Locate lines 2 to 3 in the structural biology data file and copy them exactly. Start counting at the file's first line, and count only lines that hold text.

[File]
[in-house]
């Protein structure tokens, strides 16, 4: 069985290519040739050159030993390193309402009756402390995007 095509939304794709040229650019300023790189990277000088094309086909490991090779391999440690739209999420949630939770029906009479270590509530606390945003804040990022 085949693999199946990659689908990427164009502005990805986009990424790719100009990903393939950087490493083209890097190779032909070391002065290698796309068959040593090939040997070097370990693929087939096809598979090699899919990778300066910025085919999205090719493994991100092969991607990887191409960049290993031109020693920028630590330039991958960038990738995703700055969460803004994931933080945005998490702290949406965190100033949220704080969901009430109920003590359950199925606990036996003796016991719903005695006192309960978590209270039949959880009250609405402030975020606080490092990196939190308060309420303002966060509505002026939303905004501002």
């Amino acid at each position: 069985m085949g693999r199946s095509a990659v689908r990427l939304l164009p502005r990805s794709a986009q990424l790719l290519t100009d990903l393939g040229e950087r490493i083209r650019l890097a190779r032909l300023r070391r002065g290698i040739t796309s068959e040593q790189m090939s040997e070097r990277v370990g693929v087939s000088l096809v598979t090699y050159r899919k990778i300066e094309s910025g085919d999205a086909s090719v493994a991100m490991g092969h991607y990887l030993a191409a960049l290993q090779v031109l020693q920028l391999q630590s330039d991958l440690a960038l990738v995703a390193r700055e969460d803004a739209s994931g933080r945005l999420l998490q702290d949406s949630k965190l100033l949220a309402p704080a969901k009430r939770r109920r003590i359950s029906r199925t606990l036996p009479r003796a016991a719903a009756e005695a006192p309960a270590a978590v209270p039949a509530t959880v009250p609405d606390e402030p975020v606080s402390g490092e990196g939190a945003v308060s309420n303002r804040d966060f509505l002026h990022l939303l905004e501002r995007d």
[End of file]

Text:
């Protein structure tokens, strides 16, 4: 069985290519040739050159030993390193309402009756402390995007 095509939304794709040229650019300023790189990277000088094309086909490991090779391999440690739209999420949630939770029906009479270590509530606390945003804040990022 085949693999199946990659689908990427164009502005990805986009990424790719100009990903393939950087490493083209890097190779032909070391002065290698796309068959040593090939040997070097370990693929087939096809598979090699899919990778300066910025085919999205090719493994991100092969991607990887191409960049290993031109020693920028630590330039991958960038990738995703700055969460803004994931933080945005998490702290949406965190100033949220704080969901009430109920003590359950199925606990036996003796016991719903005695006192309960978590209270039949959880009250609405402030975020606080490092990196939190308060309420303002966060509505002026939303905004501002």
């Amino acid at each position: 069985m085949g693999r199946s095509a990659v689908r990427l939304l164009p502005r990805s794709a986009q990424l790719l290519t100009d990903l393939g040229e950087r490493i083209r650019l890097a190779r032909l300023r070391r002065g290698i040739t796309s068959e040593q790189m090939s040997e070097r990277v370990g693929v087939s000088l096809v598979t090699y050159r899919k990778i300066e094309s910025g085919d999205a086909s090719v493994a991100m490991g092969h991607y990887l030993a191409a960049l290993q090779v031109l020693q920028l391999q630590s330039d991958l440690a960038l990738v995703a390193r700055e969460d803004a739209s994931g933080r945005l999420l998490q702290d949406s949630k965190l100033l949220a309402p704080a969901k009430r939770r109920r003590i359950s029906r199925t606990l036996p009479r003796a016991a719903a009756e005695a006192p309960a270590a978590v209270p039949a509530t959880v009250p609405d606390e402030p975020v606080s402390g490092e990196g939190a945003v308060s309420n303002r804040d966060f509505l002026h990022l939303l905004e501002r995007d």